I’ve read “PvP” for years — I think Scott was initially a little terrified talking to me because apparently I remembered story arcs he’d forgotten about. I think I was always impressed by Scott’s crazy work ethic (“PvP” must be one of the most consistent and long-running strips online), the just disgusting leaps forward his artwork has taken and his obvious love and respect for his characters. It really is one of the few strips that has the same effect on me now that the best newspaper strips had on me as a kid.Â
Scott is also willing to do weird new things in the strip to keep things fresh — I think his most serious rule (that I can tell) is that you can’t screw over his characters or turn them into puppets. They can’t be empty vehicles for topical humor or creator soapboxing. He’s not going to reboot them or kill them or turn them into an object lesson.Â
Scott told me once that many of his readers don’t respond as strongly to a standalone strip or a one-off gag; Reddit may go nuts over a punchline, but his core audience wants to see if Jade and Brent are going to have a kid. That was great to hear, because I am decent at coming up with pure jokes, but I am much more interested in telling jokes through characters.
So even if we’re writing a strip about a roleplaying game or a snobby cafe or how cats are weird, the joke in “PvP” is twice as enjoyable because it’s also about how Brent or Cole or Jade reacts to it. Even if you don’t get the reference, you can enjoy the character’s response. And the characters are so well-honed that we can put down “Francis sees a spider” as an idea on our brainstorm list and it will turn into a week’s worth of material, because you can intuit exactly how the character will respond to a situation. To me, it feels like borrowing somebody else’s cool toys.Â
You did a guest run on the strip before you joined as a writer. How did both come about?
A couple years ago Scott decided it was time to change Brent’s look. He always wore sunglasses, so you hardly ever saw the character’s eyes; he often looked snarky or inscrutable as a result. As a sign of Brent’s increasing maturity (and decreasing eyesight!) Scott did this great strip introducing Brent with regular prescription glasses. Suddenly Brent had these big blue eyes that made him so much more vulnerable and expressive.
I thought this was just lovely, a great way to change a design and also change the character in a way that was both smart cartooning and meaningful for the readers. I did a little watercolor drawing of Brent with enormous blue eyes as a tribute.
A studiomate of mine had Scott’s mailing address from sending him a piece of art he’d purchased, so I just sent it there. I know it makes my day when a reader sends a little proof of delight over a risky decision or a new direction in my work.
I also knew Cory Casoni, Scott’s business wrangler, from the Portland comics scene; he’d been to Periscope Studio before, he knew I liked “PvP” and he knew I had sent Scott this fan art.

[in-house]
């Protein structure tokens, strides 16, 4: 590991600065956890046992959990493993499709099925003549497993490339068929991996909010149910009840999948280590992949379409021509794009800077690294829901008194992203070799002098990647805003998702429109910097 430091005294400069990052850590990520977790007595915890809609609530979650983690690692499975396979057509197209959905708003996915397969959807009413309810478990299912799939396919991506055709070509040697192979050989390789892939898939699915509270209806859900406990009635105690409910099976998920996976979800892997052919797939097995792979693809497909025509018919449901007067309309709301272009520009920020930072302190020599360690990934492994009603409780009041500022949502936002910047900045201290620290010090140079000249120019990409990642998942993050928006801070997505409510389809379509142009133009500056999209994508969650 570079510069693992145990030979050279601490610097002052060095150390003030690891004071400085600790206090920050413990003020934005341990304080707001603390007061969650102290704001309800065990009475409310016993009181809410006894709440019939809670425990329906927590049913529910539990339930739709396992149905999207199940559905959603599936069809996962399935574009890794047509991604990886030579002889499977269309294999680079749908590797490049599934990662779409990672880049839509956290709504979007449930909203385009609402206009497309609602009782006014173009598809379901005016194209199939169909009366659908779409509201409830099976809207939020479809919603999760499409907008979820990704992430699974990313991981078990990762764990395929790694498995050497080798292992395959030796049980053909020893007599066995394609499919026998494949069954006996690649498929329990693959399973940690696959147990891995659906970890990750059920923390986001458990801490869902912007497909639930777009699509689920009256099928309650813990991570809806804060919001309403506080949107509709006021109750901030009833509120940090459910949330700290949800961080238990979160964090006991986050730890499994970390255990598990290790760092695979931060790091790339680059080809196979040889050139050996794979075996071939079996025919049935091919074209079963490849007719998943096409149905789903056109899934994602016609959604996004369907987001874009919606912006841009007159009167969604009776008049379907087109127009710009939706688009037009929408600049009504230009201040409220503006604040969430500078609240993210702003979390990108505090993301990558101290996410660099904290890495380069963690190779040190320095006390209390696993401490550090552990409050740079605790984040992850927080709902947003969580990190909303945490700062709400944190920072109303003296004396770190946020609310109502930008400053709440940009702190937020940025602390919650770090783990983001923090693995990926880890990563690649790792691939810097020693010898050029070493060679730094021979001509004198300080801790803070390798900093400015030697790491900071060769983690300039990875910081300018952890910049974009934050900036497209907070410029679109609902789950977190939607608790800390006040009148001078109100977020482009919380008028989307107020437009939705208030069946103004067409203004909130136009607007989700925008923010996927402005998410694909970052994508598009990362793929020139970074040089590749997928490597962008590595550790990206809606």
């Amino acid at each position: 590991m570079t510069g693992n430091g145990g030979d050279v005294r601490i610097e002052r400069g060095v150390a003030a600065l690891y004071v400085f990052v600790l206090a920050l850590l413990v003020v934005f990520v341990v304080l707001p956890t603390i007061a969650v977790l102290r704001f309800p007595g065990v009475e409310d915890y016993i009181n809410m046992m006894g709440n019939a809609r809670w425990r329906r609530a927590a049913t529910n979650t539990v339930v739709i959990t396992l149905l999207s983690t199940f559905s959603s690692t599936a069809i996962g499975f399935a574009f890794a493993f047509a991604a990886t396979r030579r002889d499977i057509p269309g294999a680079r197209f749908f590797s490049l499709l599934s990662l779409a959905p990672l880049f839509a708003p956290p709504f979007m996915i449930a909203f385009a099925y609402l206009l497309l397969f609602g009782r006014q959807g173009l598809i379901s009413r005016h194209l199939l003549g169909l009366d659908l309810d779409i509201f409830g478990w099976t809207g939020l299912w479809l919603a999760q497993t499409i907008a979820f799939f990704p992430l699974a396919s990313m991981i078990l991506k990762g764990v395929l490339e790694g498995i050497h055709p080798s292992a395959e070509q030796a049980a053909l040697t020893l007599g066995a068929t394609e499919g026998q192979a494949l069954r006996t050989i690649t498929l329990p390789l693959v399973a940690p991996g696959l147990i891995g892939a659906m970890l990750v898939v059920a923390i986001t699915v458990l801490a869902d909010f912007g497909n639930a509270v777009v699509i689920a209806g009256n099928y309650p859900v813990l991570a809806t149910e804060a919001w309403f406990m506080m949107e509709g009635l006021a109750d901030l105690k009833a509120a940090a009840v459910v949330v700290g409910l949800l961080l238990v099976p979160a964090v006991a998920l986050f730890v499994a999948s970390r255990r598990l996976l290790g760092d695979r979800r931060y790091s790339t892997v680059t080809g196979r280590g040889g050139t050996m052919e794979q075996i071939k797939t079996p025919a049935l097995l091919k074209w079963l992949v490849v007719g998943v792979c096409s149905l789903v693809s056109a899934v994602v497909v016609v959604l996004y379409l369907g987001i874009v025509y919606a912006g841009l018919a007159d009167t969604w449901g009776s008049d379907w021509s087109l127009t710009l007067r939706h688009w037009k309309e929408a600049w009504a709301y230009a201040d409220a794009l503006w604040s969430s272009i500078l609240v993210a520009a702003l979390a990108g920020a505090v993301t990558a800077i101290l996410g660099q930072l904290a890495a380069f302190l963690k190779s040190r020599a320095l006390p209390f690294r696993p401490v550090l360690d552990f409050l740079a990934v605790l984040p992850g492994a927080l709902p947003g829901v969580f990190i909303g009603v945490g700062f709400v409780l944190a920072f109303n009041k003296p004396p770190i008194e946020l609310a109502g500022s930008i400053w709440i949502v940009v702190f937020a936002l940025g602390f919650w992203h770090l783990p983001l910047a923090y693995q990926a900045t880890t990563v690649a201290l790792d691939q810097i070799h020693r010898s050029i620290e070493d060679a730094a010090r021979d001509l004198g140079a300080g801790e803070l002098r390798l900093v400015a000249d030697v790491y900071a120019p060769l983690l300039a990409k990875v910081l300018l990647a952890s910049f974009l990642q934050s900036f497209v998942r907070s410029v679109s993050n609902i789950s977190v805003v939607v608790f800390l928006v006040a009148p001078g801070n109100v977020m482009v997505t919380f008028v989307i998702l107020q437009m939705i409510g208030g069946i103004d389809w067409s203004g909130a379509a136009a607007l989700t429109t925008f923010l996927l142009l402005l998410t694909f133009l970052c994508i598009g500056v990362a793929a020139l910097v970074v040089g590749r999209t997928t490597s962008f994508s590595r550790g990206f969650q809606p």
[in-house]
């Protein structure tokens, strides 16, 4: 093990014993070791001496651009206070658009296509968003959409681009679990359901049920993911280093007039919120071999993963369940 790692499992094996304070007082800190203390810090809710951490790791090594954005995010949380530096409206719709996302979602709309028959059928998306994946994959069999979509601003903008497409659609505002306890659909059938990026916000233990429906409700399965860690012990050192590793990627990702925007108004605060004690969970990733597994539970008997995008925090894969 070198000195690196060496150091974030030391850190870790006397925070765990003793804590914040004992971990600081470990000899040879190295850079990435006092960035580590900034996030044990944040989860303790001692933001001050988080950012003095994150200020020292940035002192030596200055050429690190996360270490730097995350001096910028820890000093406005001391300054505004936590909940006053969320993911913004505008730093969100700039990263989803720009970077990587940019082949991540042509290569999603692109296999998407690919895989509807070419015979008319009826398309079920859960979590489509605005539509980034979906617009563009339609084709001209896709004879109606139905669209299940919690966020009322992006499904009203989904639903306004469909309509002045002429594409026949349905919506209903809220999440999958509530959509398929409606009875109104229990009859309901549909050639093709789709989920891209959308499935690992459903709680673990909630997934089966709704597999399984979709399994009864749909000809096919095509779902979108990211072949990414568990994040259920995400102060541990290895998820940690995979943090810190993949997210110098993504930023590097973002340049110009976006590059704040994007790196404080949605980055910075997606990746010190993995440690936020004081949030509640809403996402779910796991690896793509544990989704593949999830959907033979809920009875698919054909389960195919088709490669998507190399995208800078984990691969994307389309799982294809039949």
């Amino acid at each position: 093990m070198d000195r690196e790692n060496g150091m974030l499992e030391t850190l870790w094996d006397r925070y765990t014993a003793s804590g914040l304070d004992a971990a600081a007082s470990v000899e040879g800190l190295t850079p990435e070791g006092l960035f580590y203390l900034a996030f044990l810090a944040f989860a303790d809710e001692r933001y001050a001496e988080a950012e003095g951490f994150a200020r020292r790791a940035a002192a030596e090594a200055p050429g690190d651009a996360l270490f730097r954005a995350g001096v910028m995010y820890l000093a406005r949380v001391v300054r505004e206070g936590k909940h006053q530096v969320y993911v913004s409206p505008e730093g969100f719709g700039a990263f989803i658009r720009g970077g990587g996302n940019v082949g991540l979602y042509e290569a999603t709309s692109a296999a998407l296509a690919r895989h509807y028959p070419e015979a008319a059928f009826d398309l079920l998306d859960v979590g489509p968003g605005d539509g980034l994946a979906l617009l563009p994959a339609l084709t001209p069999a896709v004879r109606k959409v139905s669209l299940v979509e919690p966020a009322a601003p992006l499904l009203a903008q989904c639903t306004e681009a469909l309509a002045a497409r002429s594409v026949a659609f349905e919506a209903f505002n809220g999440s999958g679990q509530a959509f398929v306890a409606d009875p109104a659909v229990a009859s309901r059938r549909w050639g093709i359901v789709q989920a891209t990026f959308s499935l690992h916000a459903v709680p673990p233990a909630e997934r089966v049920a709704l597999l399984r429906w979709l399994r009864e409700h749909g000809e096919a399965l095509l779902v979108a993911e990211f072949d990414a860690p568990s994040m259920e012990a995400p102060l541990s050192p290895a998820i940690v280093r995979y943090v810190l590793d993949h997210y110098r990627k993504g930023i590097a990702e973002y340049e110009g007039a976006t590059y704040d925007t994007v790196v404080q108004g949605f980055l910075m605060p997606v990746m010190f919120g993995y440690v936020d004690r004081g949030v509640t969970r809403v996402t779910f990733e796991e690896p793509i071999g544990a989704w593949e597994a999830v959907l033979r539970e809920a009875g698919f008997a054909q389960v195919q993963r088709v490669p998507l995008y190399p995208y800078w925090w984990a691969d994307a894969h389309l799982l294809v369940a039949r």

Last winter, Scott took a random nasty fall, so “PvP” was going to be offline for a few weeks while he recovered. Cory was lining up people to do guest strips, and thought it might work to have a single person do a whole storyline instead of just a bunch of one-offs. So he called me, I said yes and he and Scott suggested a storyline topic. The story would be “canon,” so it would actually impact the characters and not just be a fever dream or a side trip. I sent some scripts and they liked them, so we were off to the races. I spent the next couple of weeks staying up late at night doing “PvP” strips, really getting carried away by the fun and the challenge of it.
I think maybe it was fun and startling for Scott to see how somebody else interpreted his material after fifteen years on the job; like finding a babysitter who introduces the kids to a new set of games. Cory and Scott are always looking for ways to put the emphasis on “playtime” over “burn-out” when it comes to Scott’s eighteen million creative projects and responsibilities, and so they asked if I’d like to make “PvP” writing into a regular job.Â
So how does it work? Do you and Scott brainstorm together? Do you get to do your own thing? What goes on?
Both! We have some shared documents set up where we can drop ideas for future storylines, keep a repository of one-off gags that aren’t attached to a story and workshop longer storylines. We’ll often have a Skype session where we hammer out the week in advance; whatever we don’t have totally finished by the end of the call, we’ll divvy up. And some strips or storylines we write totally independent of each other, as need or inspiration strikes.Â
Some of my friends are familiar enough with my particular sensibility that they can occasionally peg some strips or bits of dialogue as “mine” (usually if there’s an obscure reference to fonts, or historical clothing), but nobody has a 100% success rate. It feels like a success when somebody thinks a line I wrote is totally Scott, or vice versa. On the whole, I like it best when a script is really collaborative, with Scott and me literally working on the same sentence.Â
Scott is obviously the final arbiter — he’s the one drawing and lettering the strips, and they’re his characters; so in the final versions he can tweak the dialogue or images according to what he think will work best. I don’t generally see a finished strip before it goes online, so I still get to check the site every morning like I have for the last ten years. It’s a pleasure!